Board game rules sequence

Sequence + Skill = Crossways « One Gamer's Opinion

“Oh! It’s like Sequence, ” was my first thought when I saw this chip placing, card laying game. And while that wasn’t far from true, Cross Ways offered some interesting twists on this familiar game.

If you are not familiar with Sequence, allow me to explain: In Sequence you play a card and place a chip on a corresponding spot on the board, the game is won by getting four chips in a row of your color. Each card is represented on the board twice, so you always have some small choice in the game about where you place. Otherwise, the game is largely about luck of the draw, and if you like that kind of thing, more power to you. However, I for one have always found there to be far more interesting ways to fill my time.

So how is Crossways different? For starters, it is a bit more strategic. You see, the places on the board are not marked as “King of Spades” or “Eight of Hearts”, instead the board is covered in much simpler spaces such as “Black King” and “Red Eight”, so you could place the King of Spades, or the King of Clubs, on that space. The goal of the game has also changed. You are not trying to simply get four in a row, but get a line of pieces that span the board. This allows you to zig-zag around the board, taking the path that will suit your cards best.

One common strategy in Sequence (when your hand allowed you to have such luxury as a strategy) was to place your chip on a spot that would be desirable to your opponent, thereby cutting them off. However, in Crossways each spot on the board may be occupied by more than one piece; in fact, the pieces are designed to stack. This is cool and interesting, but what makes it neater is an added rule: two chips of the same color which have been stacked on top of each other, blocks that place from being played on by anyone else. This leaves the player pondering if it is worth it to play twice on the same spot, or save that card and play elsewhere.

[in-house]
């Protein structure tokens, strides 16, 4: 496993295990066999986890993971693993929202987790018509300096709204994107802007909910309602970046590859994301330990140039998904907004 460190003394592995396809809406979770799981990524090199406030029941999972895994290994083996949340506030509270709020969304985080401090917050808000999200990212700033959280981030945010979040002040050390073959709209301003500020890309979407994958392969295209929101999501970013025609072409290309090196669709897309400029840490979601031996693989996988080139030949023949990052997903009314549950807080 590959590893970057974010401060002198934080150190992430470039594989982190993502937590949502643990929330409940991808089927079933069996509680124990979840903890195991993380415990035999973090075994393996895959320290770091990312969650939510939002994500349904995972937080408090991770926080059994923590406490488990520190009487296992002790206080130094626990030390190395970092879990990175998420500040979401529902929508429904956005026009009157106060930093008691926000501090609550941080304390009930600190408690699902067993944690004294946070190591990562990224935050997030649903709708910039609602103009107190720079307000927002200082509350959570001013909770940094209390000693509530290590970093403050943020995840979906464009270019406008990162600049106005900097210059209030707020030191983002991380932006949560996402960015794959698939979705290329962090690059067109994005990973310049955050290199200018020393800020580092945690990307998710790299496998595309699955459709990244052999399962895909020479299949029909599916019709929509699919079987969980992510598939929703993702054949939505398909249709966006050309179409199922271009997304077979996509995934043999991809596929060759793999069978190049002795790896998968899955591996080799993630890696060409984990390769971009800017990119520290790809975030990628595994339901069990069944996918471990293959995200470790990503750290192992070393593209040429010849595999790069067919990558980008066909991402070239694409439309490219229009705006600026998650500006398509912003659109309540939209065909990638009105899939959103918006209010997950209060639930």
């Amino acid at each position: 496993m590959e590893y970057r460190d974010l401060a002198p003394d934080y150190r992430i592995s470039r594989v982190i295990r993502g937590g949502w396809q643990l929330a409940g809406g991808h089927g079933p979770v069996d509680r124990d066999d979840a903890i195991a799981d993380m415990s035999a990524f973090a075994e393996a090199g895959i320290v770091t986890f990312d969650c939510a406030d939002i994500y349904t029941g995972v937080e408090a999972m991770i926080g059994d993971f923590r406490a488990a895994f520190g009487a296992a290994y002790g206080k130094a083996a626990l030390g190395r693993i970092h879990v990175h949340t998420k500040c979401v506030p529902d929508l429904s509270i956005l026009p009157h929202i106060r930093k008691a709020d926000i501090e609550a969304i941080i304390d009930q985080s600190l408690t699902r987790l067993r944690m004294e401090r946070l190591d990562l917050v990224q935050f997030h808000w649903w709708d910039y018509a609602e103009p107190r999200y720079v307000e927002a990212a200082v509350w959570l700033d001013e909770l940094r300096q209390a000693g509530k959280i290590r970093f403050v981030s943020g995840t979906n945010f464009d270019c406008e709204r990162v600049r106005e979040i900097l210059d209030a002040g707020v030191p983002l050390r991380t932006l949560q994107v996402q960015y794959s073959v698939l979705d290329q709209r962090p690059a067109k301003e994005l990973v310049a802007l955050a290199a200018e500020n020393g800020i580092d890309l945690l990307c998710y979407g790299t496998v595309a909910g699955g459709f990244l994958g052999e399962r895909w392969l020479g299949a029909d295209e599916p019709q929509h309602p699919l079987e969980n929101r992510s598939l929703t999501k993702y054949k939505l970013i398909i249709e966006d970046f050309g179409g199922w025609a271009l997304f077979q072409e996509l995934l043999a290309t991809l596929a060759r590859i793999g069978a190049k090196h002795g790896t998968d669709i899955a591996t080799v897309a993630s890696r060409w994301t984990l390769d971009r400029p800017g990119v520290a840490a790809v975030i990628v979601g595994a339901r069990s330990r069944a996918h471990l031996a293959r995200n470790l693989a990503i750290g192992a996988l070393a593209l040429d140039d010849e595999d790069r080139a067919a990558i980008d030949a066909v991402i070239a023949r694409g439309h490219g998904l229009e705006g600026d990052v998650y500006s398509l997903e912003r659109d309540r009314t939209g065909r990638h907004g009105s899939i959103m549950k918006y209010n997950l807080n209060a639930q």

When I drew a pair while playing Sequence, I would curse my bad luck. The cards were always on opposite sides of the board, and were almost never helpful. However, in Crossways, drawing pairs is a very good thing, because pairs act as a wild card. You get to place two chips anywhere on the board you like. This could be on the same spot (and therefore blocking it), or it could be on two different spots, your choice. Being able to play on any two spots throughout the game is a huge advantage that takes away the need for a “lucky draw”. Sure, you have to be lucky enough to draw a pair into your hand, but that is a relatively minor problem compared with needing to draw one specific card out of a deck of 104.

Review of
'Crossways'

Mechanics: ★★★★
Instructions: ★★★★
Replay-ability: ★★★★
Price ($24.99): ★★★★
Components: ★★★★
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Overall Rating: ★★★★


Best board games for a date?

by ---

Can anybody suggest a good, fun boardgame to play on a night in with a guy you've been dating a month and a half or so? He says he's always wanted to just hang out on a week night and play a board game but none of his girlfriends have ever been into it. I happen to LOVE board games, but my favorites are ones he doesn't like (Monopoly, Risk, etc.) I admit I haven't been board game shopping in a while, can anyone suggest something cool with rules that aren't too complicated?

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